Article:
• Clean your hands often, especially after going to the bathroom; before eating; after coughing, sneezing or blowing your nose; and after removing your mask.
    • Avoid touching your eyes, nose, or mouth with unwashed hands.


    Wear Face Masks in the Community. 

    • The most important way to protect others and yourself from getting COVID-19 is by staying home as much as possible and staying at least 6 feet apart from others, especially when you visit indoor public places.
    • You could spread COVID-19 to others even if you do not feel sick. Be sure to wear a mask when you come into close contact with anyone outside of your household. This is very important in places where it may be difficult to keep at least 6 feet apart from others.
    • Masks are not needed for going outside by yourself, for example to take a walk or work in your garden when others aren’t around. If you are likely to come into close contact with people from outside your home while outdoors, you should wear a mask.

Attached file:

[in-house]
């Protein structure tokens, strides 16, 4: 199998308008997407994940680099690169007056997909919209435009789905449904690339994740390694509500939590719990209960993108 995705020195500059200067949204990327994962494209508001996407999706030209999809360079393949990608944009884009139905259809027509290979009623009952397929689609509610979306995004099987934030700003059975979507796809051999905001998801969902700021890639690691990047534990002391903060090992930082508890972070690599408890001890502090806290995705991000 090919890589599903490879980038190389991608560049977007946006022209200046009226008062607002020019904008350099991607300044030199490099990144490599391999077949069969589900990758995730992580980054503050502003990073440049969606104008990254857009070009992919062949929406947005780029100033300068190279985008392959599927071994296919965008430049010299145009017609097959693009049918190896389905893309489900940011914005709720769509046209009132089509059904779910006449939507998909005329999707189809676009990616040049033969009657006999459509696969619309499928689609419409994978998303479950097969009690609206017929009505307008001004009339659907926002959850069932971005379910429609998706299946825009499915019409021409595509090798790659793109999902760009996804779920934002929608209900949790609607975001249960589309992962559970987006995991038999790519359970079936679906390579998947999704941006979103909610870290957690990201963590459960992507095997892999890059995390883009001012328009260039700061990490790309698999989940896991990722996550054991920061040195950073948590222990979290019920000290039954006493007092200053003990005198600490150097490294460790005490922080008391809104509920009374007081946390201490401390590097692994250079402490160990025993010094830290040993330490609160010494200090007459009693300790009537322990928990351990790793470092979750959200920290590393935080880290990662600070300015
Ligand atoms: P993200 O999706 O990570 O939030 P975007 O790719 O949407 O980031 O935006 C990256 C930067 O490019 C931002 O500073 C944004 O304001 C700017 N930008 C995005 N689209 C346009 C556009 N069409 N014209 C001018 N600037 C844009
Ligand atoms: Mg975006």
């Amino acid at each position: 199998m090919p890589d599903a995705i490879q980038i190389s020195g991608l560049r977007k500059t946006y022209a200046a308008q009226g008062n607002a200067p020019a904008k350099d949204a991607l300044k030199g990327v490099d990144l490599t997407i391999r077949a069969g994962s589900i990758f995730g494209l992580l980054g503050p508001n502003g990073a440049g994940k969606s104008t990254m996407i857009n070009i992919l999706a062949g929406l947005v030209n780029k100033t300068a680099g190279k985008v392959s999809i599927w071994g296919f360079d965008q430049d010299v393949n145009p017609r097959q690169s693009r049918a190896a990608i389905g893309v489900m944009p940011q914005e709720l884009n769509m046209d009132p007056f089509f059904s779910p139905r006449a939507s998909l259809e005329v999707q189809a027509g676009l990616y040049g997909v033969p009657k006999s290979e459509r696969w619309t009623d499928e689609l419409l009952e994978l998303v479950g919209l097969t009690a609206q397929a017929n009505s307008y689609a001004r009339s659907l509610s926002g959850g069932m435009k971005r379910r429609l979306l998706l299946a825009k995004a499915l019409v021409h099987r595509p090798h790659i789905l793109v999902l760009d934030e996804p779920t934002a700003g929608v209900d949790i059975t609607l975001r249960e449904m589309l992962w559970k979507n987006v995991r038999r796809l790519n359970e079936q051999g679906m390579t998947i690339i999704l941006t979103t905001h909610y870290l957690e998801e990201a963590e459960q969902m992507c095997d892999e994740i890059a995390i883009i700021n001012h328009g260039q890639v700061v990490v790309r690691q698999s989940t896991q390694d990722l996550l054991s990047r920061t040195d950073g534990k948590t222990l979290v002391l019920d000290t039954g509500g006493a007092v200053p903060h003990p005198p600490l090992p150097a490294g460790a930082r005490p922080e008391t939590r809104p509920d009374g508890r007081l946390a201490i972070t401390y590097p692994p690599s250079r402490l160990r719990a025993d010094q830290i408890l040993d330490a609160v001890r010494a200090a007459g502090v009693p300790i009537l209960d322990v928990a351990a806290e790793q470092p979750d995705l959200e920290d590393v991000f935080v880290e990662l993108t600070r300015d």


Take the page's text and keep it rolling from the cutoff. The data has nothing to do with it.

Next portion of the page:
• Masks should not be placed on young children under 2 years of age, anyone who has trouble breathing, or is unable to remove their mask without help.


    Know the Signs and Symptoms.

    • People with COVID-19 usually have mild to severe respiratory illness. These symptoms may appear 2-14 days after exposure to the virus:
    • Fever
    • Cough
    • Shortness of breath or difficulty breathing
    • Chills
    • Muscle pain
    • Sore throat
    • New loss of taste or smell
    • Fatigue
    • Congestion or runny nose
    • Nausea or vomiting